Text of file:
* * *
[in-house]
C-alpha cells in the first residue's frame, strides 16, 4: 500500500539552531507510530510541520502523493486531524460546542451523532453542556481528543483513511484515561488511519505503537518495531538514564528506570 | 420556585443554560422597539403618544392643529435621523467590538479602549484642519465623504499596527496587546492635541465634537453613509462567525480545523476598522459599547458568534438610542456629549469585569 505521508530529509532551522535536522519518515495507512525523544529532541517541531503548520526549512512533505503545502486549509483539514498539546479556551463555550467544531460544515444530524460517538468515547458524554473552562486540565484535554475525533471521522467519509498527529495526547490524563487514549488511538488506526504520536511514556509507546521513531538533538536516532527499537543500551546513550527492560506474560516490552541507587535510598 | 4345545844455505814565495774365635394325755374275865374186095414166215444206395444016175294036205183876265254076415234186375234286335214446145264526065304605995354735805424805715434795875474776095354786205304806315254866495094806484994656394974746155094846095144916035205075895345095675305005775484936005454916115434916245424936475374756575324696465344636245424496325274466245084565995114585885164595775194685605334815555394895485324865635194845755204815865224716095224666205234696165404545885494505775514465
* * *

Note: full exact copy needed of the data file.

[in-house]
C-alpha cells in the first residue's frame, strides 16, 4: 500500500539552531507510530510541520502523493486531524460546542451523532453542556481528543483513511484515561488511519505503537518495531538514564528506570 | 420556585443554560422597539403618544392643529435621523467590538479602549484642519465623504499596527496587546492635541465634537453613509462567525480545523476598522459599547458568534438610542456629549469585569 505521508530529509532551522535536522519518515495507512525523544529532541517541531503548520526549512512533505503545502486549509483539514498539546479556551463555550467544531460544515444530524460517538468515547458524554473552562486540565484535554475525533471521522467519509498527529495526547490524563487514549488511538488506526504520536511514556509507546521513531538533538536516532527499537543500551546513550527492560506474560516490552541507587535510598 | 4345545844455505814565495774365635394325755374275865374186095414166215444206395444016175294036205183876265254076415234186375234286335214446145264526065304605995354735805424805715434795875474776095354786205304806315254866495094806484994656394974746155094846095144916035205075895345095675305005775484936005454916115434916245424936475374756575324696465344636245424496325274466245084565995114585885164595775194685605334815555394895485324865635194845755204815865224716095224666205234696165404545885494505775514465